Prunes are a fruit that are used in a variety of dishes. They are in fact dried plums and are used in many different types of holiday dishes such as cake, stuffing and also used to make sugar plums.
So if we can meet them, can guinea pigs eat prunes, let’s take a look and find out.
image and info source wikipedia
Dried fruits are usually a no-no for guinea pigs, are prunes any different?
As per usual we’re taking a look at their nutritional data, in particular their sugar, fat, phosphorus, calcium and acidic content as they are most pertinent to guinea pigs.
Plums, dried (prunes), uncooked
Nutritional value per 100 g (3.5 oz)
Energy 1,006 kJ (240 kcal)
Carbohydrates 63.88 g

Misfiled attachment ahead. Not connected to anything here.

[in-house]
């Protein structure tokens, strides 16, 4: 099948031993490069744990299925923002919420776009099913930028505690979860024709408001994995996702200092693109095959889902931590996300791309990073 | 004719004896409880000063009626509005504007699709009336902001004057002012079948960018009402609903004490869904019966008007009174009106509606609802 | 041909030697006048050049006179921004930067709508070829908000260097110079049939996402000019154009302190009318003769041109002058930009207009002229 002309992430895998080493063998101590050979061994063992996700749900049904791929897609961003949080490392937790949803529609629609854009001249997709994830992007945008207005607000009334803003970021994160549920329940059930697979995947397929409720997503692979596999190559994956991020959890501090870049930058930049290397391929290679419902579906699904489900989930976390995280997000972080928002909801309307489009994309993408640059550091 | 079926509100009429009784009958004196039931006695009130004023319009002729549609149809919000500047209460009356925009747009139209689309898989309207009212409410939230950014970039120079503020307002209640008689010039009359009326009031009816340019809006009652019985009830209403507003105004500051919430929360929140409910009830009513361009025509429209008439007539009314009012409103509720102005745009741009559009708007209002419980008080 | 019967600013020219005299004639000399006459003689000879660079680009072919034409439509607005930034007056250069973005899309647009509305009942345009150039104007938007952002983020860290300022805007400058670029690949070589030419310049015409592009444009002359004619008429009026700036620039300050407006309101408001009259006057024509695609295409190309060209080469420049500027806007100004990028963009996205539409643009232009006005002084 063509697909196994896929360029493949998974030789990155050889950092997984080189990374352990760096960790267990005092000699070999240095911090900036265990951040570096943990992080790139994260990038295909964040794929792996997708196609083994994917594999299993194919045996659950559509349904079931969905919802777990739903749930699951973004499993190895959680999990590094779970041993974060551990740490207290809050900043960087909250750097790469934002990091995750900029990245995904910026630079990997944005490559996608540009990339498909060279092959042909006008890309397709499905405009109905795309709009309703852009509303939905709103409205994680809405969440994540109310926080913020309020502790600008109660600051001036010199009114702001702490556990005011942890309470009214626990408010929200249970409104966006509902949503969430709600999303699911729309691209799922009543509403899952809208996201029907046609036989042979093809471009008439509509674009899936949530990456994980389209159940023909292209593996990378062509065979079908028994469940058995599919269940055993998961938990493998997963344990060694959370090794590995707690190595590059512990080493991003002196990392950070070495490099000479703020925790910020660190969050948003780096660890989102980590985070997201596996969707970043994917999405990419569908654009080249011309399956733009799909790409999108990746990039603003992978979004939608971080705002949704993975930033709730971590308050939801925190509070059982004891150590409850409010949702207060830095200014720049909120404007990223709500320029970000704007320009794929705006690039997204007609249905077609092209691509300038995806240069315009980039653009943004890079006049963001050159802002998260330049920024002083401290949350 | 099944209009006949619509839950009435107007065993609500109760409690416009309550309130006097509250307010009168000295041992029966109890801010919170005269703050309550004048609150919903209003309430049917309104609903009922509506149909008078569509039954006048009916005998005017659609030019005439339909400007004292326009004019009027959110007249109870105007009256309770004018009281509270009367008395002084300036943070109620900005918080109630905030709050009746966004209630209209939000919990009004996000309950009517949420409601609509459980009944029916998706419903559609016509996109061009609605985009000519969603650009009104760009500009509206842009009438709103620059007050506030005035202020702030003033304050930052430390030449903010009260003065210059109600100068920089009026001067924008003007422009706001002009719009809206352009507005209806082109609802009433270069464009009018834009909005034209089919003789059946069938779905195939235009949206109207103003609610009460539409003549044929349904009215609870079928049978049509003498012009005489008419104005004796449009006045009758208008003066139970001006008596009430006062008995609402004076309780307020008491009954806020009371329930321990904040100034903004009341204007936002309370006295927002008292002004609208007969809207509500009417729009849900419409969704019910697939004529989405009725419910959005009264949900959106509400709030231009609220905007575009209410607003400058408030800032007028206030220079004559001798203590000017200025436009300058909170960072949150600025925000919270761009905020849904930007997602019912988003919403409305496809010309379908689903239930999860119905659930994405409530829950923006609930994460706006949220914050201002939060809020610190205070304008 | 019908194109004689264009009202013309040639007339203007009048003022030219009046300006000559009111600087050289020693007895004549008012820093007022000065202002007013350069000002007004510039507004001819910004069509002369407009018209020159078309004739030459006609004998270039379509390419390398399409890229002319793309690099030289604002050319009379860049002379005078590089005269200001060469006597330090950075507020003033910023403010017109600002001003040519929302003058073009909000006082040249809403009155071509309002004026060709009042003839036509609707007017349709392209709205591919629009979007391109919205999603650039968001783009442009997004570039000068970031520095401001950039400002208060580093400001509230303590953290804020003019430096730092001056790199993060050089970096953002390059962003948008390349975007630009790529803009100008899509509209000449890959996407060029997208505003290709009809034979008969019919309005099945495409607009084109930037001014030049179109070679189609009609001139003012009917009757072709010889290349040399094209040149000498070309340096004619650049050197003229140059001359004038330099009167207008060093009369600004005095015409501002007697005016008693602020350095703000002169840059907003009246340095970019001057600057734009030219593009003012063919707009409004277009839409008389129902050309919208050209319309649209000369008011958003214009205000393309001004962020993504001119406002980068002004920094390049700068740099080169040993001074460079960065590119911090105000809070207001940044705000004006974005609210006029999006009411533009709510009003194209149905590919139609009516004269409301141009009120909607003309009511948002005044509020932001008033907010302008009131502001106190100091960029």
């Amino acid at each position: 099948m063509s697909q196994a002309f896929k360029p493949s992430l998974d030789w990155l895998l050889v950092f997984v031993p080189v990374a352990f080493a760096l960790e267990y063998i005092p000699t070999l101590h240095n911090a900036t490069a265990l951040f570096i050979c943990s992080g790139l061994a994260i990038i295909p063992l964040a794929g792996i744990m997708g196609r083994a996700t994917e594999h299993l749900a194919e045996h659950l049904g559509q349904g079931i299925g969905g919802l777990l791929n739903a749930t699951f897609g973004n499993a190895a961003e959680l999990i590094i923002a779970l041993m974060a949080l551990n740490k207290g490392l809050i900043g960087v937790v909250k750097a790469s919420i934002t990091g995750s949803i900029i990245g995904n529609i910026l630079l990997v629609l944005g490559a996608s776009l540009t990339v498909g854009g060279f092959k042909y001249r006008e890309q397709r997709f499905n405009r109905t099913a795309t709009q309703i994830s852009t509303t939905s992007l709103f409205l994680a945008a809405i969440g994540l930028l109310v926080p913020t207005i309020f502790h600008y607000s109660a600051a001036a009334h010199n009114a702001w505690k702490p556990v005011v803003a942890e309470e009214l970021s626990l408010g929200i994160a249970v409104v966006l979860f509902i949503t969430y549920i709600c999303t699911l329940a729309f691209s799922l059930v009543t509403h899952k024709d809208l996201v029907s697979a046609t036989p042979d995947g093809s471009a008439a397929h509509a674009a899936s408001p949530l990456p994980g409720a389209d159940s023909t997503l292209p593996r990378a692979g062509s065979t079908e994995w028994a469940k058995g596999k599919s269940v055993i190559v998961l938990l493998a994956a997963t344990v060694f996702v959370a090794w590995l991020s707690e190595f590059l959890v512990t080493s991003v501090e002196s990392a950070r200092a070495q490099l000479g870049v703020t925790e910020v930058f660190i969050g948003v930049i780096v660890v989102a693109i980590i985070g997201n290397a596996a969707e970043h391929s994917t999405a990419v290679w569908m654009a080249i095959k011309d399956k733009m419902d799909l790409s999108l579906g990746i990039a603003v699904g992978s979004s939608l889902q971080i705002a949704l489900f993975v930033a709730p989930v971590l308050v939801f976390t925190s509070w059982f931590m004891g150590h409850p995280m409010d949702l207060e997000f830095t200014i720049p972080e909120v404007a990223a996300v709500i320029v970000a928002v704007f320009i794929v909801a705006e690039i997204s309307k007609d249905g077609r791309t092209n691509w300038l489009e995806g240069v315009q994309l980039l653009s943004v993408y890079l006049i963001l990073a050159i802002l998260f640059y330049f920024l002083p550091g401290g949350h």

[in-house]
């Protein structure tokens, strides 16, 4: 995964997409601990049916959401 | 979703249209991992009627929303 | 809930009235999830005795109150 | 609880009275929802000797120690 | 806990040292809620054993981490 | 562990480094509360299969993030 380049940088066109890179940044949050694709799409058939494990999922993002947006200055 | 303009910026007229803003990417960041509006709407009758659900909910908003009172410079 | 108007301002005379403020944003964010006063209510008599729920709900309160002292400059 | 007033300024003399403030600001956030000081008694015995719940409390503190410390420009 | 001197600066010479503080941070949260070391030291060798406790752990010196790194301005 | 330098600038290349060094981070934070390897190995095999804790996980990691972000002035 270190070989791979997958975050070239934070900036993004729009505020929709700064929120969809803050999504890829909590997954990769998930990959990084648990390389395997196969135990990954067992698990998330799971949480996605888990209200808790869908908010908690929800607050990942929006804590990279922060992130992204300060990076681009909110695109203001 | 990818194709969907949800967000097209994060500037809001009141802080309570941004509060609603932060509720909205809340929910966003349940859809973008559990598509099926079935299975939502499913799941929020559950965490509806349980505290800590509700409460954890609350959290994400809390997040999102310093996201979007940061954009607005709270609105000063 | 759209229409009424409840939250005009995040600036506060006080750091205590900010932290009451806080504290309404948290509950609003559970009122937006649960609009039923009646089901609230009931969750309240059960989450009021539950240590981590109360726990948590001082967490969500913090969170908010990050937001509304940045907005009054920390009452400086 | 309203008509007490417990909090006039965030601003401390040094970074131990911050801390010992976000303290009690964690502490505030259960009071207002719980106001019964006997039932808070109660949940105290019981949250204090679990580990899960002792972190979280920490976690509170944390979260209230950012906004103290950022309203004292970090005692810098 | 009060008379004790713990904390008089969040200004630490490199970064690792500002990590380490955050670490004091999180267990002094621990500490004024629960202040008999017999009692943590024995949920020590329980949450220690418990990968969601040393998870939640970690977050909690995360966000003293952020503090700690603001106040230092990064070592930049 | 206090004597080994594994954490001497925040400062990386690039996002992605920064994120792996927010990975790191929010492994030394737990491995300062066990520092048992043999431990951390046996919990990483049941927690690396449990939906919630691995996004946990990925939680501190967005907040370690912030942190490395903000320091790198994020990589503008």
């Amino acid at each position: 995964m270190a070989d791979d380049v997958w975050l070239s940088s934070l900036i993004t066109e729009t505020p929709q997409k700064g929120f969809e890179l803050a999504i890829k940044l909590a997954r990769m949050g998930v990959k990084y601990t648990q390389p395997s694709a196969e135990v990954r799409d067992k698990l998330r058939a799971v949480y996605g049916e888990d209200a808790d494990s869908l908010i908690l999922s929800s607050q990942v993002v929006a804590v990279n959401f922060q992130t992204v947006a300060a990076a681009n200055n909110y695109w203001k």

– Sugars 38.13 g
– Dietary fiber 7.1 g
Fat 0.38 g
Protein 2.18 g
Vitamin A equiv. 39 μg (5%)
– beta-carotene 394 μg (4%)
– lutein and zeaxanthin 148 μg
Thiamine (vit. B1) 0.051 mg (4%)
Riboflavin (vit. B2) 0.186 mg (16%)
Niacin (vit. B3) 1.882 mg (13%)
Pantothenic acid (B5) 0.422 mg (8%)
Vitamin B6 0.205 mg (16%)
Folate (vit. B9) 4 μg (1%)
Choline 10.1 mg (2%)
Vitamin C 0.6 mg (1%)
Vitamin E 0.43 mg (3%)
Vitamin K 59.5 μg (57%)
Calcium 43 mg (4%)
Iron 0.93 mg (7%)
Magnesium 41 mg (12%)
Manganese 0.299 mg (14%)
Phosphorus 69 mg (10%)
Potassium 732 mg (16%)
Sodium 2 mg (0%)
Zinc 0.44 mg (5%)
Fluoride 4 µg
As you can see prunes contain quite a lot of phosphorus, a little calcium, a hint of fat, they are very acidic, and contain a lot of sugar.
Unfortunately this rules out prunes for guinea pigs. They are just too acidic, have too much phosphorus and are way to acidic for them. So they are a food to steer clear of as far as guinea pigs are concerned.